March 8, 2018
Lawrence A. Tabak, DDS, PhD Jose Florez, MD, PhD Co-Chairs Next Generation Researchers Initiative Working Group Immediate Office of the Director One Center Drive, Room 126 Bethesda, Maryland 20892-0147
Dear Dr. Tabak and Dr. Florez:
In May, 2017, the NIH announced a proposal for a new Grant Support Index (GSI) program to limit the total amount of NIH-supported research to an individual principal investigator (PI). The proposed limit was intended to maximize the productivity of NIH funds by addressing possible issues such as bandwidth and diminishing returns, as well as try to reverse the trend of declining grant funding awarded to early- and mid-career investigators. The imbalance in grant funding is most notable in a chart by the NIH that shows over the last 25 years the increasing percentage of NIH investigators over the age of 60, while the percentage of mid- and early-stage NIH investigators is decreasing within the same period. After a month long discussion and request for feedback, the NIH made the decision to abandon the GSI program and instead implement the Next Generation Researchers Initiative (NGRI). This program would not limit total NIH support for any one investigator, but instead aimed to provide targeted funds toward investigators who were perceived to be most at risk – those with 10 years or less of NIH Research Project grant support. The source of funds for the NGRI was not immediately clear.
The ASCB is a professional society encompassing thousands of basic biomedical researchers in all 50 states and at all career levels. As such, our community is greatly concerned by the troubling trends and imbalance in the NIH-supported biomedical research workforce. Many productive early and mid-career investigators among our membership are struggling to retain or regain funding for their labs. Since about 70% of NIH-funded researchers only have one grant, even most currently funded PIs are only one grant away from losing their research program. This troubling statistic clearly indicates the stability of our biomedical workforce is at great risk. Clearly, maintaining the status quo at NIH is not acceptable, and we therefore urge the NIH not to abandon the discussion that started with the GSI and continue to collect feedback around these issues. We hope that the current NGRI Working Group is one example of a continuing commitment to this goal.
As the NIH NGRI Working Group continues its work, the ASCB believes that there are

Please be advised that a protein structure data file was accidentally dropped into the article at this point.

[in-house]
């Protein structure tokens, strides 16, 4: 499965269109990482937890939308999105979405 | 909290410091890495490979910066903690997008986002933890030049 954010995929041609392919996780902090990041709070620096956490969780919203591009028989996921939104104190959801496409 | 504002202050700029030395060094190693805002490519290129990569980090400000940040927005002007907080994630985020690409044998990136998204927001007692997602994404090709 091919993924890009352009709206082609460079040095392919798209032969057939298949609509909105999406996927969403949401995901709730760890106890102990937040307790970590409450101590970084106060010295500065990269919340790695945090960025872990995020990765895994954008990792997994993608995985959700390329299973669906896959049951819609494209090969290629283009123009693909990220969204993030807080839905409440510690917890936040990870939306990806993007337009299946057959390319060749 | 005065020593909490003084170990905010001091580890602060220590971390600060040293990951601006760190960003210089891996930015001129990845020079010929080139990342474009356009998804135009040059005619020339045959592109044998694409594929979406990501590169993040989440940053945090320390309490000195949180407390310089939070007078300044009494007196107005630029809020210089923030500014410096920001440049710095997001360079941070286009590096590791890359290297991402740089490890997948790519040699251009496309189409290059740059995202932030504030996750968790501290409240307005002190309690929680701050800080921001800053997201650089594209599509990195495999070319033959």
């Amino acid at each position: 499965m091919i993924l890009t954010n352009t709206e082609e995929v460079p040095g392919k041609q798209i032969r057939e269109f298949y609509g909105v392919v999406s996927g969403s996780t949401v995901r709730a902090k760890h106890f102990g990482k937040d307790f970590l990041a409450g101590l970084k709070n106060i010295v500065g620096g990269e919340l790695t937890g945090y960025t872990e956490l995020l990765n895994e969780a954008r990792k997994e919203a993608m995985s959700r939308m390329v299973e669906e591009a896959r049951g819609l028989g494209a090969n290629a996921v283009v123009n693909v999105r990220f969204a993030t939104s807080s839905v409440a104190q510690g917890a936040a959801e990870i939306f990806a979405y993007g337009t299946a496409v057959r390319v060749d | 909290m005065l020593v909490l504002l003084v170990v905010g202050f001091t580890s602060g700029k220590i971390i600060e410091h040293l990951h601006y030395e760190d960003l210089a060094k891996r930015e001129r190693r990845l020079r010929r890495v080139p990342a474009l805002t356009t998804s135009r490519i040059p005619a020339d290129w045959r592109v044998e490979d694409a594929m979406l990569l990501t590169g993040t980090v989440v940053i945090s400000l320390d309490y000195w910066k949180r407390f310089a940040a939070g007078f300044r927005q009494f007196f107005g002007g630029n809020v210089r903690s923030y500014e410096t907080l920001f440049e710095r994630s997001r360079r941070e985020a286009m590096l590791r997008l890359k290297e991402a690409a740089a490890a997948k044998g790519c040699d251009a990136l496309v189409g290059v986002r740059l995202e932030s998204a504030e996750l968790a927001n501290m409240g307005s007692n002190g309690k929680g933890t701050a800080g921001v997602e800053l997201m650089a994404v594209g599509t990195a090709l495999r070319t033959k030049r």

basic principles that should guide its work.
1) Avoid Unintended Consequences: Any final proposal for NGRI must take into consideration impacts
outside the scope of the proposal. Data gathered by the NIH reveals that mid-career researchers are equally or more at risk than early-career PIs. It is important that efforts to support one career stage not result in inadvertent stresses at other places in the career pipeline. A rigid limit on the career status of those funded by NGRI could, for example, potentially exacerbate the funding difficulties of mid-career PIs. It is also important that if funding is part of the final proposal, the funds used lead to an increase in the number of productive labs funded, rather than simply re- arranging which labs have no funding. Therefore, it is critical that the source of funds for the NGRI is identified.
2) Don’t Reinvent the Wheel: The NIH consists of 27 individual research institutes and centers, with a wide-range of experience on how to fund research. We urge the Working Group to take advantage of this experience and benefit from the successes and failures within the NIH I/Cs, taking full advantage of the successful programs already underway. We particularly recommend to the Working Group the 20 year old policy by the NIGMS regarding support for research in well-funded laboratories.
3) Policy should be NIH-wide: Since so many NIH researchers receive funds from multiple institutes,
we believe any recommendation by the Working Group must apply across the NIH.
4) Transparency: To receive the support of the community that will be critical for ultimate success of
any policy, the ASCB urges the Working Group to be as transparent as possible in explaining the goals of the policy and to make data widely available to the community.
5) Going beyond just the NGRI discussion, the ASCB wishes to put forward other suggestions for
consideration that might address some of the current imbalance issues. a. Consider a grant review system similar to that used by the European Research Council, in which
investigators are only competing against those at similar stages in their careers. The separate review of Early Career from other investigators in the new NIGMS MIRA Program provides another example. b. Limit the number of people any one PI can support with NIH funding, thereby limiting laboratory
size. This would require a nuanced approach that takes into account factors that contribute to the variable costs of doing research. c. Use a variable percentile cut off for funding grants depending on the size of the group.
Specifically, funders could use a lower percentile cut off for each incremental grant. For example, they might fund every lab with no other grant up to the 30th percentile. This will take care of junior investigators trying to break into the system and will keep more labs from closing. Then require a 20th percentile score for the second grant and the 10th percentile score for the third grant (obviously on a sliding scale rather than in big steps).
As the Working Group continues its work the ASCB stands ready to share our views with you in more detail. We also thank you for the seriousness with which you are approaching this important topic.
Jodi Nunnari, PhD Erika C. Shugart, PhD ASCB President ASCB Chief Executive Officer